But 'fw' is only available from the root directory.

    How can I make 'fw' available from anywhere on the system?


  • Service Provider

    @alex.olynyk said:

    I created a soft link to /etc/firewalld/zones/public.xml and called it 'fw'

    But 'fw' is only available from the root directory.

    How can I make 'fw' available from anywhere on the system?

    Well a couple of options. But you are kind of thinking of fw as an alias not as a symbolic link.

    If you wanted a symbolic link that was really handy, you could make it directly under the /. So...

    ln -s /etc/firewalld/zones/public.xml /fw
    

    Then to look at that file you could do...

    cat /fw
    less /fw
    

    Like that.

    But likely what you actually want is an alias. What do you want to do with that file? Edit it? If so, use your editor of choice (mine is vi and we will cover why in a later lesson) you could do this...

    alias fw="vi /etc/firewalld/zones/public.xml"
    

    Then when you run fw it opens the file instantly for editing.

    fw


  • Not quite thinking what I was doing, I was trying to forward my /var/log to another folder without delete the original first. Duh.

    Anyway, I ran this command:

    ln -s /run/sr-mount/da71e8e4-27b9-f51d-3390-93793b0a2bfd/xenserverlogs /var/log
    

    And what it did was put a folder called "xenserverlogs" into the /var/log folder

    Why did it do that?


  • Service Provider

    @BRRABill said in Linux: Symbolically Linking Files:

    Not quite thinking what I was doing, I was trying to forward my /var/log to another folder without delete the original first. Duh.

    Anyway, I ran this command:

    ln -s /run/sr-mount/da71e8e4-27b9-f51d-3390-93793b0a2bfd/xenserverlogs /var/log
    

    And what it did was put a folder called "xenserverlogs" into the /var/log folder

    Why did it do that?

    The format is ln -s existingfile linklocation

    So you designated /run/sr-mount/da71e8e4-27b9-f51d-3390-93793b0a2bfd/xenserverlogs as the existing file. And you told it to make a symbolic link in the /var/log directory. Since /var/log already existed and you didn't specify the name of the symbolic link it had no choice but to use the default which is the "same as the original" which was xenserverlogs. So it created a link from /var/log/xenserverlogs to the file /run/sr-mount/da71e8e4-27b9-f51d-3390-93793b0a2bfd/xenserverlogs.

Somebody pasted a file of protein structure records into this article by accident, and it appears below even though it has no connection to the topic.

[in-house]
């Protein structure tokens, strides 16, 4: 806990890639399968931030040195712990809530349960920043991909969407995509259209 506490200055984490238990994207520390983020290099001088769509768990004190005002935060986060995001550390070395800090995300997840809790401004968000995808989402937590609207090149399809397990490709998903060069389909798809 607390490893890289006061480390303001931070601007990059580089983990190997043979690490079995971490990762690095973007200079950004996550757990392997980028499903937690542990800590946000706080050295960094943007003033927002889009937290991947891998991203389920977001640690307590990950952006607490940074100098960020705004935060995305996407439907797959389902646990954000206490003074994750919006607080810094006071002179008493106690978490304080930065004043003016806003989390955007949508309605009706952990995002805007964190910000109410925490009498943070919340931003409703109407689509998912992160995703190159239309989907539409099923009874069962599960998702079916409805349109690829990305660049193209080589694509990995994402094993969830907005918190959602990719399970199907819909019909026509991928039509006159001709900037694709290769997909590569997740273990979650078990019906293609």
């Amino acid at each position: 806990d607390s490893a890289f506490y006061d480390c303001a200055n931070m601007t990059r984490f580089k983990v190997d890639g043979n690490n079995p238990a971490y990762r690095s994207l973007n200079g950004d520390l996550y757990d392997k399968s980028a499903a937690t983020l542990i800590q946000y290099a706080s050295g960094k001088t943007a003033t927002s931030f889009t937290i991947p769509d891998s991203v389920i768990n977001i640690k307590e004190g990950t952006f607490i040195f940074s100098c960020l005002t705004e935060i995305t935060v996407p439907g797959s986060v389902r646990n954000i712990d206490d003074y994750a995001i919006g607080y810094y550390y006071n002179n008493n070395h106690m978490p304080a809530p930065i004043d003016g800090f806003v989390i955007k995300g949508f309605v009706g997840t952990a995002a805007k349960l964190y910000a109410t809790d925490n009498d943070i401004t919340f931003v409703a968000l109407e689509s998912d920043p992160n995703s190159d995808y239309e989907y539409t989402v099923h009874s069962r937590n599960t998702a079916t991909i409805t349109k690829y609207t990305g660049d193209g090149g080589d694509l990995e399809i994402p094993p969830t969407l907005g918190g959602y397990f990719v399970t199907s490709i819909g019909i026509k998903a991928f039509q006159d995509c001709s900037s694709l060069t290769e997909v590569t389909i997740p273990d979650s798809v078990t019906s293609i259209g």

And be sure to never use a term like "forward" in conjunction with links, that's a very different concept and does not apply here. That will just confuse you.



  • @scottalanmiller said

    So you designated /run/sr-mount/da71e8e4-27b9-f51d-3390-93793b0a2bfd/xenserverlogs as the existing file. And you told it to make a symbolic link in the /var/log directory. Since /var/log already existed and you didn't specify the name of the symbolic link it had no choice but to use the default which is the "same as the original" which was xenserverlogs. So it created a link from /var/log/xenserverlogs to the file /run/sr-mount/da71e8e4-27b9-f51d-3390-93793b0a2bfd/xenserverlogs.

    And be sure to never use a term like "forward" in conjunction with links, that's a very different concept and does not apply here. That will just confuse you.

    So to confirm, if I had first removed the /var/log folder, that command would have worked as I wanted it to, correct?


  • Service Provider

    @BRRABill said in Linux: Symbolically Linking Files:

    So to confirm, if I had first removed the /var/log folder, that command would have worked as I wanted it to, correct?

    Correct. Since /var/log is a mount point for you, though, that is not as simple as deleting or renaming. You have to stop it mounting first. Then you can rmdir /var/log. Then you can symlink.